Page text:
Morris cast as heroine of UK film industry in battle to save tax credit

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The Independent Culture

Britain's burgeoning film industry will die unless a controversial tax break - due to expire in two years' time - is extended, Estelle Morris, the Arts minister, fears.

Lengthy discussions with film makers have convinced Ms Morris that it would be disastrous if section 48, one of the tax credits behind the resurgence of Britain's film production industry, is axed in 2005. The measure applies to films with budgets of less than £15m, covering a wide crop of recent British hits such as Bend It Like Beckham and 28 Days Later, both now grossing millions overseas, and Calendar Girls and Young Adam, which was released this weekend.

But it has attracted the condemnation of accountants who have said the chance to recoup 20 per cent of money invested was being used by high earners to avoid paying tax by investing in films of little artistic merit. Television companies, too, exploited hazy definitions of what constituted a film, prompting anxiety that more than half of the £200m that the scheme cost in its first four years related to TV shows.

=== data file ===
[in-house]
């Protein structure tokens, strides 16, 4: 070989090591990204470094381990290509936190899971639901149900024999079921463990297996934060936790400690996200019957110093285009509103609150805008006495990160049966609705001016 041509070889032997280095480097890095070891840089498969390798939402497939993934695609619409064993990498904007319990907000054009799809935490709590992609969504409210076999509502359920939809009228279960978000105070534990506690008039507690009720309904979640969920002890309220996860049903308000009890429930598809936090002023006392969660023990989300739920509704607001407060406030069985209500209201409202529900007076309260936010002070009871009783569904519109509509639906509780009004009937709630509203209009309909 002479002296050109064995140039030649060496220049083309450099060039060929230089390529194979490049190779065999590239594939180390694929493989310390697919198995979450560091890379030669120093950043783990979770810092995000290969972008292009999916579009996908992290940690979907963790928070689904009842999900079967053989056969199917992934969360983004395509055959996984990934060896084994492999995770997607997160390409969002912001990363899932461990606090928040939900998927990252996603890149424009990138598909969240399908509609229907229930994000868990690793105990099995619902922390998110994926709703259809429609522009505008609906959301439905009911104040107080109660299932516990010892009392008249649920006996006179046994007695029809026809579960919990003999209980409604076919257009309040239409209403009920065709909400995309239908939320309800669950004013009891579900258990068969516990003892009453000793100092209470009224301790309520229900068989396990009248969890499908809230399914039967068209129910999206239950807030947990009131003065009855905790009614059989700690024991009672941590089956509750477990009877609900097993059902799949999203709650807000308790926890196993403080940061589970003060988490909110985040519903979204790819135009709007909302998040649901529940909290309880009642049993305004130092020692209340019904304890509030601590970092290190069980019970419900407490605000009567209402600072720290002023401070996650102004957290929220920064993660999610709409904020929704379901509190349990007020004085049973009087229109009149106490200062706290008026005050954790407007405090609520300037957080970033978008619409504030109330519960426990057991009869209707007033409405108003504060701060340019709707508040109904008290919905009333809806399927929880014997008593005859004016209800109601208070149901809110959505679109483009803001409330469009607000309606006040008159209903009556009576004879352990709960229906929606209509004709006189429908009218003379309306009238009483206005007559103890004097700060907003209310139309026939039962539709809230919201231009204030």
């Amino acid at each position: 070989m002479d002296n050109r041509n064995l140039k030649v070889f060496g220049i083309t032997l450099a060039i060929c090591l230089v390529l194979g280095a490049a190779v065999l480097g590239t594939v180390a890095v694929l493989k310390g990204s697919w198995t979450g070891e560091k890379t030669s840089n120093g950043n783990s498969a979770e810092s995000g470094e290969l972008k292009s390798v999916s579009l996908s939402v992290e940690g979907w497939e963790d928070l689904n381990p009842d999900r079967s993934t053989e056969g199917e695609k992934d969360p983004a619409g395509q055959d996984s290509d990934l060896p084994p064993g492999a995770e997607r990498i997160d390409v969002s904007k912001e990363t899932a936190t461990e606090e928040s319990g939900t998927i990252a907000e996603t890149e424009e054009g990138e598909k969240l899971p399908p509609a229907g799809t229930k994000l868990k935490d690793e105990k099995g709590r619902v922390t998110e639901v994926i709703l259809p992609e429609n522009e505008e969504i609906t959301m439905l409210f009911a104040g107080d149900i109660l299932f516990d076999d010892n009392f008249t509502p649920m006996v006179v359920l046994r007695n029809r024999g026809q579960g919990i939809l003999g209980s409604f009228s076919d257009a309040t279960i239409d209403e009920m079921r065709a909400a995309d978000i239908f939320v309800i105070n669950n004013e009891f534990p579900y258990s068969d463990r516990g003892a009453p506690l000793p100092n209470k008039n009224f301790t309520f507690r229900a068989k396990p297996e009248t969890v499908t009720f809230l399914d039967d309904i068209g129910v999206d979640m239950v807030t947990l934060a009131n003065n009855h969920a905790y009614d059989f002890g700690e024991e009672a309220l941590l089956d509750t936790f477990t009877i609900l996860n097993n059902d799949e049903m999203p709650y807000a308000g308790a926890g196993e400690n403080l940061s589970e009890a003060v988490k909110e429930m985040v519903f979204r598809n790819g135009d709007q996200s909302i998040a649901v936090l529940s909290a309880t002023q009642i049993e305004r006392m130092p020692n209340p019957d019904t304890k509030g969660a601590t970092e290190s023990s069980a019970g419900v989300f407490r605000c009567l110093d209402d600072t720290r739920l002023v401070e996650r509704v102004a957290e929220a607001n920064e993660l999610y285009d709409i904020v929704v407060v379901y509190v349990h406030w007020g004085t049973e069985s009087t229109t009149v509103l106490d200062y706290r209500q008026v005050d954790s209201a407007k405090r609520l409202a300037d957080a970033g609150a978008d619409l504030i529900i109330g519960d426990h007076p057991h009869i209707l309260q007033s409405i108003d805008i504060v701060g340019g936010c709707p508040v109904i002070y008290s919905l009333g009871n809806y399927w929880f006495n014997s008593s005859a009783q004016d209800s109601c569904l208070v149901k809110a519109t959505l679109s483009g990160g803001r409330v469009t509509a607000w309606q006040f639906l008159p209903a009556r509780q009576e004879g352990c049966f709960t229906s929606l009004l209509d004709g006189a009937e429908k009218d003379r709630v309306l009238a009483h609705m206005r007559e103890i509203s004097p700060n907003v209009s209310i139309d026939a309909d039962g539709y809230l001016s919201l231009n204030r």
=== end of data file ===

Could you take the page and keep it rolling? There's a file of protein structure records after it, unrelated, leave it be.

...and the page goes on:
Ms Morris acknowledged there had been abuses, but said the case for the tax relief - introduced by Labour in 1997 - was compelling. Furthermore, the decision must be taken this year so producers could plan without uncertainty. "The evidence is that the tax credit has done what it was meant to do. It was a sound investment and it has proved its worth," she said. "It will be for the Treasury to decide. But I'm quite clear what my role is and ... I think [the credit] has got to continue. Films about British culture won't be made unless Britain makes them."

Her first public statement as Arts minister is likely to delight film makers, lobbying fiercely to save the tax provision. The value of British films - excluding bigger productions made in the UK with foreign funding and UK co-productions filmed abroad - was £165m last year. Bend It Like Beckham cost £3m to make but has now taken more than £45m worldwide, while 28 Days Later cost £4.5m and has taken £46m. Both received tax breaks and lottery funding.

They also help maintain the skills base that enabled the UK to attract inward investment of £234m on blockbusters such as the Harry Potter series.

The maintenance - and possible extension - of tax breaks was an important recommendation in the Culture Select Committee's report on the film industry this month.

But Ms Morris was more cautious about its other main conclusion - that British broadcasters, particularly the BBC, needed to do more in making and broadcasting British films.

She said the Government could not tell broadcasters how they should invest, but she added: "I would say because of the importance of film, I think it would be very nice if the BBC accepted its part, its obligation as a public service broadcaster, to look at film."

Ms Morris has an ordinary punter's knowledge of recent British cinema, but she rediscovered her love of film when very busy as Education Secretary, when to "see a film" was the easiest means to relax.

Nobody expected the Health Secretary to be a GP and she would never be a film buff, she said. "But I do know about lobbying, I know about politics. My job is about advocacy."